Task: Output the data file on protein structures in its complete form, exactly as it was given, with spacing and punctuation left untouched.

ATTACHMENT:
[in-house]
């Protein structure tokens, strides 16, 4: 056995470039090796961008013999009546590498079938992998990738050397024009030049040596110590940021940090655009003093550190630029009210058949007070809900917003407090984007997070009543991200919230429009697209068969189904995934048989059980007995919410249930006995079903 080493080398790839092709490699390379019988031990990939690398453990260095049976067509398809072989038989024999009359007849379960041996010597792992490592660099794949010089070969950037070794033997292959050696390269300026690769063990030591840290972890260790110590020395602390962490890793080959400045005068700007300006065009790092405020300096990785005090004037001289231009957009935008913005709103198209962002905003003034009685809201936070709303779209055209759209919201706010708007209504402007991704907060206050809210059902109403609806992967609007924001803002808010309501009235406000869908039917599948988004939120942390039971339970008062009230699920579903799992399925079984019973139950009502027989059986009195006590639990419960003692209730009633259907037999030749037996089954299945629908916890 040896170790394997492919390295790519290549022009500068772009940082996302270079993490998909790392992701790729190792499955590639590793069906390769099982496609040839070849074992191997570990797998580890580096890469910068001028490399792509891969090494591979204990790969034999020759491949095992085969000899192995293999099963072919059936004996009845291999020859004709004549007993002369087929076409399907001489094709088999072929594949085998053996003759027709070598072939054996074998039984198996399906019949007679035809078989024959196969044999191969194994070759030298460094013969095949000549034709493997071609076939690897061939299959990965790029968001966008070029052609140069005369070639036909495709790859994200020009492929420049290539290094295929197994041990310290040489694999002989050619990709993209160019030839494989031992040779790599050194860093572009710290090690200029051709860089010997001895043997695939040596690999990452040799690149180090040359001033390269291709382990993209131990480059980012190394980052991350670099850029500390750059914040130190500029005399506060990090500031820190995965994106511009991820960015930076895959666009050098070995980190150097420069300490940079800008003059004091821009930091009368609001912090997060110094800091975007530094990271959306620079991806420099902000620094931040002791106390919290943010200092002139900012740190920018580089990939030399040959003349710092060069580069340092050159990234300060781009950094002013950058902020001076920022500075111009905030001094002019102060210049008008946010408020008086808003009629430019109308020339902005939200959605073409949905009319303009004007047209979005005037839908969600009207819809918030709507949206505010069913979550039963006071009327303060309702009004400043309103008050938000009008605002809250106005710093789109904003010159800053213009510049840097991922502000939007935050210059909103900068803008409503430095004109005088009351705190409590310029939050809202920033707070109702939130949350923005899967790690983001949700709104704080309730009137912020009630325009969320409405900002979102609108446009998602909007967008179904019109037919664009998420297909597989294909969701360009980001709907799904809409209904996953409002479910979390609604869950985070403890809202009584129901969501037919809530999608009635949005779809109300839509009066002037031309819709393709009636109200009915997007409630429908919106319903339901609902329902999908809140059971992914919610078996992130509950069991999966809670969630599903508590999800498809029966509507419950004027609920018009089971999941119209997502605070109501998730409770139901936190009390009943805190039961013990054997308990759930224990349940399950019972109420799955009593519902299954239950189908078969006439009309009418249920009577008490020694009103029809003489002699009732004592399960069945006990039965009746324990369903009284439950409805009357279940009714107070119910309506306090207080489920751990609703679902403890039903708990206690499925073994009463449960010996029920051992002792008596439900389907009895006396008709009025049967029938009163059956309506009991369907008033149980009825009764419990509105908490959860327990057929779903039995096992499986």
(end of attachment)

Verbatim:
[in-house]
């Protein structure tokens, strides 16, 4: 056995470039090796961008013999009546590498079938992998990738050397024009030049040596110590940021940090655009003093550190630029009210058949007070809900917003407090984007997070009543991200919230429009697209068969189904995934048989059980007995919410249930006995079903 080493080398790839092709490699390379019988031990990939690398453990260095049976067509398809072989038989024999009359007849379960041996010597792992490592660099794949010089070969950037070794033997292959050696390269300026690769063990030591840290972890260790110590020395602390962490890793080959400045005068700007300006065009790092405020300096990785005090004037001289231009957009935008913005709103198209962002905003003034009685809201936070709303779209055209759209919201706010708007209504402007991704907060206050809210059902109403609806992967609007924001803002808010309501009235406000869908039917599948988004939120942390039971339970008062009230699920579903799992399925079984019973139950009502027989059986009195006590639990419960003692209730009633259907037999030749037996089954299945629908916890 040896170790394997492919390295790519290549022009500068772009940082996302270079993490998909790392992701790729190792499955590639590793069906390769099982496609040839070849074992191997570990797998580890580096890469910068001028490399792509891969090494591979204990790969034999020759491949095992085969000899192995293999099963072919059936004996009845291999020859004709004549007993002369087929076409399907001489094709088999072929594949085998053996003759027709070598072939054996074998039984198996399906019949007679035809078989024959196969044999191969194994070759030298460094013969095949000549034709493997071609076939690897061939299959990965790029968001966008070029052609140069005369070639036909495709790859994200020009492929420049290539290094295929197994041990310290040489694999002989050619990709993209160019030839494989031992040779790599050194860093572009710290090690200029051709860089010997001895043997695939040596690999990452040799690149180090040359001033390269291709382990993209131990480059980012190394980052991350670099850029500390750059914040130190500029005399506060990090500031820190995965994106511009991820960015930076895959666009050098070995980190150097420069300490940079800008003059004091821009930091009368609001912090997060110094800091975007530094990271959306620079991806420099902000620094931040002791106390919290943010200092002139900012740190920018580089990939030399040959003349710092060069580069340092050159990234300060781009950094002013950058902020001076920022500075111009905030001094002019102060210049008008946010408020008086808003009629430019109308020339902005939200959605073409949905009319303009004007047209979005005037839908969600009207819809918030709507949206505010069913979550039963006071009327303060309702009004400043309103008050938000009008605002809250106005710093789109904003010159800053213009510049840097991922502000939007935050210059909103900068803008409503430095004109005088009351705190409590310029939050809202920033707070109702939130949350923005899967790690983001949700709104704080309730009137912020009630325009969320409405900002979102609108446009998602909007967008179904019109037919664009998420297909597989294909969701360009980001709907799904809409209904996953409002479910979390609604869950985070403890809202009584129901969501037919809530999608009635949005779809109300839509009066002037031309819709393709009636109200009915997007409630429908919106319903339901609902329902999908809140059971992914919610078996992130509950069991999966809670969630599903508590999800498809029966509507419950004027609920018009089971999941119209997502605070109501998730409770139901936190009390009943805190039961013990054997308990759930224990349940399950019972109420799955009593519902299954239950189908078969006439009309009418249920009577008490020694009103029809003489002699009732004592399960069945006990039965009746324990369903009284439950409805009357279940009714107070119910309506306090207080489920751990609703679902403890039903708990206690499925073994009463449960010996029920051992002792008596439900389907009895006396008709009025049967029938009163059956309506009991369907008033149980009825009764419990509105908490959860327990057929779903039995096992499986």